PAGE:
Picture Sentence Matching
A game to practice the "Question words + to-infinitive" grammar (for ex. "how to" or "where to").
Submitted by ThatOneALT
August 28, 2020
Estimated time: 40 - 50 minutes
- Picture powerpoint (provided or make your own)
- White boards, pens, and erasers for each group (or equivalent items)
How to Play
Each slide has a picture and four sentences about the picture. The students have to choose which sentence they think matches the picture the most. The students that chose the sentence chosen by the most people get a point.
- Split the class into pairs or groups depending on the size of the class. Give each group a whiteboard, pen, and eraser to use.
- Use the first picture slide as an example, and ask the students which sentence they think matches the picture the most. Most students should choose C (I know what to buy). Since this is an example, the groups don't have to use the whiteboards yet. Ask them what C means in Japanese to check the meaning.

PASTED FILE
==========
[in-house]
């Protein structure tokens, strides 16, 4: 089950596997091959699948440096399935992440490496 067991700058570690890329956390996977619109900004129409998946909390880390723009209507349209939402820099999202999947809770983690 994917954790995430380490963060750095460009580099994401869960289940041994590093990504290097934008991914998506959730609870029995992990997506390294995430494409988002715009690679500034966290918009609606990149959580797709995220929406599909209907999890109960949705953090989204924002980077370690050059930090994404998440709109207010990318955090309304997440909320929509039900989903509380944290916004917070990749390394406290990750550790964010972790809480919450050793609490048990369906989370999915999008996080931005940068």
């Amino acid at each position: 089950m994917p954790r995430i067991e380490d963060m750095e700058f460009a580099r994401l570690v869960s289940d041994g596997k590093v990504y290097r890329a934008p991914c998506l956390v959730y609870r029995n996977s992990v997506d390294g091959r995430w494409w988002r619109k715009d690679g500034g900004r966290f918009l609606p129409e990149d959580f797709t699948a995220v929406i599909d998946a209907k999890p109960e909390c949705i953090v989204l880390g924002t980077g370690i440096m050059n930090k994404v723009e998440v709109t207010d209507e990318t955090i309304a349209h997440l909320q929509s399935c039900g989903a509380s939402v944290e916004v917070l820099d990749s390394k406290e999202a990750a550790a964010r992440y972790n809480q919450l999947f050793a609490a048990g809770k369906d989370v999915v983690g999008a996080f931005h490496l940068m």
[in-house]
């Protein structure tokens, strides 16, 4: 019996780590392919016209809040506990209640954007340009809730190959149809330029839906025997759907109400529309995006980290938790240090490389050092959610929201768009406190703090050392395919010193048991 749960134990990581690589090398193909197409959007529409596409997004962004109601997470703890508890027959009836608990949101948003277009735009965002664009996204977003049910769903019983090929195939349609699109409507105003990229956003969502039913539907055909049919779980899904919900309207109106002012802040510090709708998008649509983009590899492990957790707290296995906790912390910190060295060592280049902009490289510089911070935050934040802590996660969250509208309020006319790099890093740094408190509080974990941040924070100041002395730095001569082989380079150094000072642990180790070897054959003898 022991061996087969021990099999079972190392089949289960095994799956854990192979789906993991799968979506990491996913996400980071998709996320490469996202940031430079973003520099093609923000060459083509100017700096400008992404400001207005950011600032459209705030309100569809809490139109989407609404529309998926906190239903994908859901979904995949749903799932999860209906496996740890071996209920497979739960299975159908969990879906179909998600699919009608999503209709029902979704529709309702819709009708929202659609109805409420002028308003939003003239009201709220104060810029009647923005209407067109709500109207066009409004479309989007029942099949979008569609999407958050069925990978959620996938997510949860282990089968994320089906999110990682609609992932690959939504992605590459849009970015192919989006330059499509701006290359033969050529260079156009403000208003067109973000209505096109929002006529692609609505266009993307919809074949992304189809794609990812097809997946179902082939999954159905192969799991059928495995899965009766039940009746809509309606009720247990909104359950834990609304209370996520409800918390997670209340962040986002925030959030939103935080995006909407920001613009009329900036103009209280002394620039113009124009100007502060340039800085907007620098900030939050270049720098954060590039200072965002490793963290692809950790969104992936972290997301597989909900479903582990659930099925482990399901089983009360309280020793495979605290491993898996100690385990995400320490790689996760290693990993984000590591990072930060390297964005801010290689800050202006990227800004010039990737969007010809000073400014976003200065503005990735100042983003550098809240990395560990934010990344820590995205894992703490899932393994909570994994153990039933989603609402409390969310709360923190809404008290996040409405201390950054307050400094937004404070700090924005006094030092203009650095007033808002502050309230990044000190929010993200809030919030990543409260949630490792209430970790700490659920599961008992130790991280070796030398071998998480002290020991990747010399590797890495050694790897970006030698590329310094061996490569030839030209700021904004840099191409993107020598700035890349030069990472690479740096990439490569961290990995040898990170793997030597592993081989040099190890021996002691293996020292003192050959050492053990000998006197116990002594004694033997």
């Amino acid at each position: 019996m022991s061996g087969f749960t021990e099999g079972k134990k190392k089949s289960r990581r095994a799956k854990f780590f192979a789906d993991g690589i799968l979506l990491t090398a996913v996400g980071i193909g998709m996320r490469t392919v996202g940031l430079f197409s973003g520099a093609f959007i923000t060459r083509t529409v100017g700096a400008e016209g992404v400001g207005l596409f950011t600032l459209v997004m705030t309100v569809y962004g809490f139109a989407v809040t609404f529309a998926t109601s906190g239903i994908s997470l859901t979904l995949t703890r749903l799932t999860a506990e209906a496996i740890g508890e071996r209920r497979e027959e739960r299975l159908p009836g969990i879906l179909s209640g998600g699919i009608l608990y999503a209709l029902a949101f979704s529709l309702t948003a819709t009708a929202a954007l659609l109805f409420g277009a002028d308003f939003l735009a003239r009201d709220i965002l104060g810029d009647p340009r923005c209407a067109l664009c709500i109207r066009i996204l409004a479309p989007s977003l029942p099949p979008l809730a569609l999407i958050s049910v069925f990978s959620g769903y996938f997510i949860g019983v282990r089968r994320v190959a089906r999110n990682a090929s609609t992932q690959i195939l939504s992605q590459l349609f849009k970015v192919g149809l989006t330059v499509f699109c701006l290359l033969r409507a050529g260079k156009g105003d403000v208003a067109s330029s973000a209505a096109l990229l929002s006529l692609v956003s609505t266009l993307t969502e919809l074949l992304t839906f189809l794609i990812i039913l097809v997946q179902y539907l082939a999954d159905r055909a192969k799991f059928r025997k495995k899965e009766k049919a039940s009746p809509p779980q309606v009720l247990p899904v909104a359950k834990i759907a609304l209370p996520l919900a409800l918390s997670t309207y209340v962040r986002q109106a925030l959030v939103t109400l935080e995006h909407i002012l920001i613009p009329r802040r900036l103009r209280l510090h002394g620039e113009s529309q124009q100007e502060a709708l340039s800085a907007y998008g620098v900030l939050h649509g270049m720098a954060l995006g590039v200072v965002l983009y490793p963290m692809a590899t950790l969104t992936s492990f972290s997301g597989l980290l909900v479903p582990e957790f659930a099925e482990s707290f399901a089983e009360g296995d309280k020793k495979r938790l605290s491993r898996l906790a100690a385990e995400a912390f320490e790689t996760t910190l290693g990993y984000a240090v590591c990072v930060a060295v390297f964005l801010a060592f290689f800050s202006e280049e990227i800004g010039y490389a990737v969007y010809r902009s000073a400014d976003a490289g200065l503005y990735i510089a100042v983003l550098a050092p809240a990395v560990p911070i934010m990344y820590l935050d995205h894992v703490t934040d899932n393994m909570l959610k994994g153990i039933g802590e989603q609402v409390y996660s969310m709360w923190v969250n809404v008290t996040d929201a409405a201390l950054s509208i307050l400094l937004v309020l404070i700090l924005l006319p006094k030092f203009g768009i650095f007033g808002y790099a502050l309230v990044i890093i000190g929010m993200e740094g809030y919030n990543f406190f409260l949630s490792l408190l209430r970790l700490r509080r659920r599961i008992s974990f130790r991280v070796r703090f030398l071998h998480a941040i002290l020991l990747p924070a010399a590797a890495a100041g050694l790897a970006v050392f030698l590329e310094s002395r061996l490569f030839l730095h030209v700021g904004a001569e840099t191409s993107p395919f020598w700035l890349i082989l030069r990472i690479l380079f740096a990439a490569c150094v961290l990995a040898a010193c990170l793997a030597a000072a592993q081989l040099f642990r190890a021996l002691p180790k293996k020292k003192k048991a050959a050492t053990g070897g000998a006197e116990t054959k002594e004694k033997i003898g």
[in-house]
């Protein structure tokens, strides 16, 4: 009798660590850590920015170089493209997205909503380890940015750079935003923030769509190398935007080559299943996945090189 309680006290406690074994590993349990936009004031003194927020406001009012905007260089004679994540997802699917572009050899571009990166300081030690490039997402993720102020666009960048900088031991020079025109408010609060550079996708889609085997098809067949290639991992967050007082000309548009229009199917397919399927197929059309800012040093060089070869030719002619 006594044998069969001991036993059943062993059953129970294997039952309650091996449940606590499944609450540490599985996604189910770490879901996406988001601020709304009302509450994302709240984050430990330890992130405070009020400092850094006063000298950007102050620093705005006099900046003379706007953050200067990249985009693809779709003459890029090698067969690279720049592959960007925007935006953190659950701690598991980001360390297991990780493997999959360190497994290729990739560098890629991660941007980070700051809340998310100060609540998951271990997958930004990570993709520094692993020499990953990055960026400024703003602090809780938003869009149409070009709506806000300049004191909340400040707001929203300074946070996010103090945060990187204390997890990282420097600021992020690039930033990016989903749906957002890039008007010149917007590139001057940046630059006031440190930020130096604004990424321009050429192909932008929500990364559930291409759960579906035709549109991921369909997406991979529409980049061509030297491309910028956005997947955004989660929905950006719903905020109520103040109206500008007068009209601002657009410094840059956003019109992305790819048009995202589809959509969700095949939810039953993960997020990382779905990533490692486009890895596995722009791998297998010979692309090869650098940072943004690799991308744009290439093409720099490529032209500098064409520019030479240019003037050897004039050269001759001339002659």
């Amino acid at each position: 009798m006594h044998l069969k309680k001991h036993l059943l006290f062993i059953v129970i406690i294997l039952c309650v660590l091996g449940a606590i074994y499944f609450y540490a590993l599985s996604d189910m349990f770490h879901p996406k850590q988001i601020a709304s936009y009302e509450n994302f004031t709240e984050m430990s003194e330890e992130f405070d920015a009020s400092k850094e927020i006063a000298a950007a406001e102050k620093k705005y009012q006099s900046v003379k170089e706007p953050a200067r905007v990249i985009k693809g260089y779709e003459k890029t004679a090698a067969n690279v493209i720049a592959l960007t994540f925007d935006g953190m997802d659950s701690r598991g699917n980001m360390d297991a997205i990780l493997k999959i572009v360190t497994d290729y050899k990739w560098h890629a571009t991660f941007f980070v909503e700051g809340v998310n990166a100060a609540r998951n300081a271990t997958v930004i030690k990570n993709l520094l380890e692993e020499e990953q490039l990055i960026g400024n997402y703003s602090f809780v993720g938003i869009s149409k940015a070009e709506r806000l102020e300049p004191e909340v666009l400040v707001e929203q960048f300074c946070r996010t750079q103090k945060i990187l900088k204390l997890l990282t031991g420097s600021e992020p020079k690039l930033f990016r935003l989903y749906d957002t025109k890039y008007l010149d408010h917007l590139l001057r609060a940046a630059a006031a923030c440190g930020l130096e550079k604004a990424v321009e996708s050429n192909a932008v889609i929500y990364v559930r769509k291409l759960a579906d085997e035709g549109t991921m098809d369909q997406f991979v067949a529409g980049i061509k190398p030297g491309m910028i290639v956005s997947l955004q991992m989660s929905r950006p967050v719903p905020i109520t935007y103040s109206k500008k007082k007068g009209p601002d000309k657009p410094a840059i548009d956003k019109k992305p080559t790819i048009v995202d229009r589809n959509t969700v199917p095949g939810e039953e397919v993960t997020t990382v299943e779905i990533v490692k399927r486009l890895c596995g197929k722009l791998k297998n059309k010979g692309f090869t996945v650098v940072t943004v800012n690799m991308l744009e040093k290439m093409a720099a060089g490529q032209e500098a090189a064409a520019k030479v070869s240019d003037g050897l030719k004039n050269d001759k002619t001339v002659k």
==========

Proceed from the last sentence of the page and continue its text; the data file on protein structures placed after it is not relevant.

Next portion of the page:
- Give each group that chose C (assuming it was the most selected sentence) a point and explain that they only get a point if their sentence was chosen by the most people.
- From the next slide onward, the students have to write the sentence and the letter on their whiteboard. I gave my class 1 minute and 30 seconds to read all the sentences, choose one, and write it on their whiteboard. Of course, how much time to give is up to you.
- After time is up, have each team raise their whiteboard so you can check which sentences were chosen. For each unique sentence, have one of the groups that chose it read the sentence and translate it into Japanese. For example, if groups 1-3 chose sentence A and groups 4 & 5 chose sentence D, have a student from either group 1, 2, or 3, read A and translate it. Then, have a student from either group 4 or 5 read D and translate it. This is to check meaning / comprehension.
- After checking the meaning, give all the groups that chose the most popular sentence a point. So, in the above example, groups 1-3 get a point, but groups 4 & 5 do not. The students should erase what they wrote and pass the whiteboard to the next person.
- Continue until satisfied.
- This game can be changed to match different grammars. You'd just need to change the pictures and sentences.
- If the students have already learned the grammar before your lesson, you should review the grammar before starting the game.
All content is provided under the Creative Commons Attribution-NonCommercial-ShareAlike 4.0 License.